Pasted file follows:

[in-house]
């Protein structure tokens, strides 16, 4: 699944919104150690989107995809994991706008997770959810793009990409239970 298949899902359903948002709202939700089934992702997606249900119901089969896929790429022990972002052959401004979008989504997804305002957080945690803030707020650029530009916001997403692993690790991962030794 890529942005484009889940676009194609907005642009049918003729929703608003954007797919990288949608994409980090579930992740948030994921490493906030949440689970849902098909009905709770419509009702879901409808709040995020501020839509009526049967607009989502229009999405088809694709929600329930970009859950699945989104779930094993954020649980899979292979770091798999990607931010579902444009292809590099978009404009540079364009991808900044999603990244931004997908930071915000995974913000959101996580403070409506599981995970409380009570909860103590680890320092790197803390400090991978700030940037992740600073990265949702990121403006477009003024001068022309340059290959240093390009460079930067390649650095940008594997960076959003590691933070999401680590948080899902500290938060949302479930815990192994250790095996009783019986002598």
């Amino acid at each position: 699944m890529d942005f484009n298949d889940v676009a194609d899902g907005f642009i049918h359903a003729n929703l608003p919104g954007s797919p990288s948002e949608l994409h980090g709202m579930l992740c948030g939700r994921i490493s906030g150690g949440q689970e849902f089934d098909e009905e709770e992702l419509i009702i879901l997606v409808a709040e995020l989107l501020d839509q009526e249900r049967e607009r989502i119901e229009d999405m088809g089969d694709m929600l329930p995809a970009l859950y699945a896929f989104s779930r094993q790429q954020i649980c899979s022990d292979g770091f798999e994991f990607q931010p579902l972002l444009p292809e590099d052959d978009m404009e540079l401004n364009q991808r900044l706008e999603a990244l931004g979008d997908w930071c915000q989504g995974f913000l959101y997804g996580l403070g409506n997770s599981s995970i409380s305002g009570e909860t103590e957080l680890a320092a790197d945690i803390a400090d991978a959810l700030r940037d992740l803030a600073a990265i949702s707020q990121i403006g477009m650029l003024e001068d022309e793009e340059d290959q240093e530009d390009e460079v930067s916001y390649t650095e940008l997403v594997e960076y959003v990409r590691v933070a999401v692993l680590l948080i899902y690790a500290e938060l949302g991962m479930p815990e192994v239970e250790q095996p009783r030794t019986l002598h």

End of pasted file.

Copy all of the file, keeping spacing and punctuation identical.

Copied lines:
[in-house]
């Protein structure tokens, strides 16, 4: 699944919104150690989107995809994991706008997770959810793009990409239970 298949899902359903948002709202939700089934992702997606249900119901089969896929790429022990972002052959401004979008989504997804305002957080945690803030707020650029530009916001997403692993690790991962030794 890529942005484009889940676009194609907005642009049918003729929703608003954007797919990288949608994409980090579930992740948030994921490493906030949440689970849902098909009905709770419509009702879901409808709040995020501020839509009526049967607009989502229009999405088809694709929600329930970009859950699945989104779930094993954020649980899979292979770091798999990607931010579902444009292809590099978009404009540079364009991808900044999603990244931004997908930071915000995974913000959101996580403070409506599981995970409380009570909860103590680890320092790197803390400090991978700030940037992740600073990265949702990121403006477009003024001068022309340059290959240093390009460079930067390649650095940008594997960076959003590691933070999401680590948080899902500290938060949302479930815990192994250790095996009783019986002598």
């Amino acid at each position: 699944m890529d942005f484009n298949d889940v676009a194609d899902g907005f642009i049918h359903a003729n929703l608003p919104g954007s797919p990288s948002e949608l994409h980090g709202m579930l992740c948030g939700r994921i490493s906030g150690g949440q689970e849902f089934d098909e009905e709770e992702l419509i009702i879901l997606v409808a709040e995020l989107l501020d839509q009526e249900r049967e607009r989502i119901e229009d999405m088809g089969d694709m929600l329930p995809a970009l859950y699945a896929f989104s779930r094993q790429q954020i649980c899979s022990d292979g770091f798999e994991f990607q931010p579902l972002l444009p292809e590099d052959d978009m404009e540079l401004n364009q991808r900044l706008e999603a990244l931004g979008d997908w930071c915000q989504g995974f913000l959101y997804g996580l403070g409506n997770s599981s995970i409380s305002g009570e909860t103590e957080l680890a320092a790197d945690i803390a400090d991978a959810l700030r940037d992740l803030a600073a990265i949702s707020q990121i403006g477009m650029l003024e001068d022309e793009e340059d290959q240093e530009d390009e460079v930067s916001y390649t650095e940008l997403v594997e960076y959003v990409r590691v933070a999401v692993l680590l948080i899902y690790a500290e938060l949302g991962m479930p815990e192994v239970e250790q095996p009783r030794t019986l002598h």